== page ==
Authors: Igor Ljubuncic
Yes, anyone with the ability to muster a following that large in just a few months should not be dismissed lightly, Sergei thought. If the holy man continued unchecked, his righteous
army could grow to frightening proportions. Maybe Gavril had innocent intentions. That could happen. But they might get bigger and less innocent as his force grew.
Sergei wished he had time to ponder life’s mysteries, to wonder how some nameless pilgrim could become a pivot of so much faith and devotion. But he was too weary to battle philosophy. Gavril could be an ally, and that would be an easy solution to his problems. Or Gavril could be an enemy, and he would have to contend with thirty thousand men who gave him no loyalty.
Athesia was a curse. A terrible curse.
If spy reports were true, three out of every five trade caravans headed for Keron would stop at the farmland outside the town, selling their goods to this strange congregation. There was a steady trickle of people coming from the Safe Territories, drawn to the rumor of holiness budding in Athesia. Even the locals seemed to be attracted. Sergei was losing his own subjects to the faith of a single man, who had not existed just a summer back.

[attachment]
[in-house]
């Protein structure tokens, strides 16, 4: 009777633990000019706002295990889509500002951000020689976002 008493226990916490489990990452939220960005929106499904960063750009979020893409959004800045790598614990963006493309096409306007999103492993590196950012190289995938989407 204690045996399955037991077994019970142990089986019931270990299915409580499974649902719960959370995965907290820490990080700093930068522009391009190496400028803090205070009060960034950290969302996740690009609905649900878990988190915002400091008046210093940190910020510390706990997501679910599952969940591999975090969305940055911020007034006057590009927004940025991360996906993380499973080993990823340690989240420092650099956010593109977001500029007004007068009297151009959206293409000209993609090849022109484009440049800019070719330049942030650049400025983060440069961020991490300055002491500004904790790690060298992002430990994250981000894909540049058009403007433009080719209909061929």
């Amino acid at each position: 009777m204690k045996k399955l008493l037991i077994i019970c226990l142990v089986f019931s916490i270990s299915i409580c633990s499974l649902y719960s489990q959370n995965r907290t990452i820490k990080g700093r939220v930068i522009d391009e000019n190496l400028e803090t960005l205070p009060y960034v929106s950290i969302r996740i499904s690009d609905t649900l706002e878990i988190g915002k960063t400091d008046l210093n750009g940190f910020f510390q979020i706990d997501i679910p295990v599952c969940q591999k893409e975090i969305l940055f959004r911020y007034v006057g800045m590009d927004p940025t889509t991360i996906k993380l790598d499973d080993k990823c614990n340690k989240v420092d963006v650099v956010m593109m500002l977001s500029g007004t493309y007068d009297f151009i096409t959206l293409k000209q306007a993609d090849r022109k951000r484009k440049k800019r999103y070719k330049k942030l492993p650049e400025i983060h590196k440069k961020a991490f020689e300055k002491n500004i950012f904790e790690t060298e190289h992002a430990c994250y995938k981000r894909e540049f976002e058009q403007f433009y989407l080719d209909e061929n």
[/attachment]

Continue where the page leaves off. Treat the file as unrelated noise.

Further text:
Amalia might be fighting with sword and spear, but at least she had some claim over this land. He could understand and appreciate her effort. He could not grasp what Gavril signified. Or why the priests would throw their support behind him.
Perhaps he was one of their own. A patriarch pretending to be a rogue holy man. Perhaps this was their way of getting their demands answered. This was how they secured gold for the temples and shrines, and fodder for their combat clergy. This could all be a ruse.